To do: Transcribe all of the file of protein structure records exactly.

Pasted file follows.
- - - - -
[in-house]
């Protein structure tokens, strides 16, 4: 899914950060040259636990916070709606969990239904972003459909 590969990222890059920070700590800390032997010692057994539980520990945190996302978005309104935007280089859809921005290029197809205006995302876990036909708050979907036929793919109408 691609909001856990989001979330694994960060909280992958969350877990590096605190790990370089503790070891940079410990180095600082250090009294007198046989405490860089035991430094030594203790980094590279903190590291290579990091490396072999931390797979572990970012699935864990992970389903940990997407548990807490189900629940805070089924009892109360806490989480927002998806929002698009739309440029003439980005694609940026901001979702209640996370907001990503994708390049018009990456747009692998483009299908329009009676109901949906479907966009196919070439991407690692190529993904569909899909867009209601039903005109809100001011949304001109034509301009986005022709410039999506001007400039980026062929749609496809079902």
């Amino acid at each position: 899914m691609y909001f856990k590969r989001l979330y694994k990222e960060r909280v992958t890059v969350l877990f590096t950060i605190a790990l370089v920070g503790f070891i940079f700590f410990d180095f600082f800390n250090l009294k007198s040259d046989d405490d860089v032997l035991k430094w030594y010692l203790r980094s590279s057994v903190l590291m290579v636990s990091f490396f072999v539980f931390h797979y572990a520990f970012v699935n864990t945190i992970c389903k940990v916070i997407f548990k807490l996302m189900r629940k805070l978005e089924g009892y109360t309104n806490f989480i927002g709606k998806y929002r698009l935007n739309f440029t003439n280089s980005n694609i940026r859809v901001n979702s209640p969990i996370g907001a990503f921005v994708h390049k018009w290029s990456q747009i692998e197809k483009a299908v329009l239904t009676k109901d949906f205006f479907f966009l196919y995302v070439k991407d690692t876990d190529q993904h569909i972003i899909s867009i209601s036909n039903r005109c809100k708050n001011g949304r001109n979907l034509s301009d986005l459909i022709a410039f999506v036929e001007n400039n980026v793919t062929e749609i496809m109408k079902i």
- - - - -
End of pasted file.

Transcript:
[in-house]
């Protein structure tokens, strides 16, 4: 899914950060040259636990916070709606969990239904972003459909 590969990222890059920070700590800390032997010692057994539980520990945190996302978005309104935007280089859809921005290029197809205006995302876990036909708050979907036929793919109408 691609909001856990989001979330694994960060909280992958969350877990590096605190790990370089503790070891940079410990180095600082250090009294007198046989405490860089035991430094030594203790980094590279903190590291290579990091490396072999931390797979572990970012699935864990992970389903940990997407548990807490189900629940805070089924009892109360806490989480927002998806929002698009739309440029003439980005694609940026901001979702209640996370907001990503994708390049018009990456747009692998483009299908329009009676109901949906479907966009196919070439991407690692190529993904569909899909867009209601039903005109809100001011949304001109034509301009986005022709410039999506001007400039980026062929749609496809079902």
């Amino acid at each position: 899914m691609y909001f856990k590969r989001l979330y694994k990222e960060r909280v992958t890059v969350l877990f590096t950060i605190a790990l370089v920070g503790f070891i940079f700590f410990d180095f600082f800390n250090l009294k007198s040259d046989d405490d860089v032997l035991k430094w030594y010692l203790r980094s590279s057994v903190l590291m290579v636990s990091f490396f072999v539980f931390h797979y572990a520990f970012v699935n864990t945190i992970c389903k940990v916070i997407f548990k807490l996302m189900r629940k805070l978005e089924g009892y109360t309104n806490f989480i927002g709606k998806y929002r698009l935007n739309f440029t003439n280089s980005n694609i940026r859809v901001n979702s209640p969990i996370g907001a990503f921005v994708h390049k018009w290029s990456q747009i692998e197809k483009a299908v329009l239904t009676k109901d949906f205006f479907f966009l196919y995302v070439k991407d690692t876990d190529q993904h569909i972003i899909s867009i209601s036909n039903r005109c809100k708050n001011g949304r001109n979907l034509s301009d986005l459909i022709a410039f999506v036929e001007n400039n980026v793919t062929e749609i496809m109408k079902i």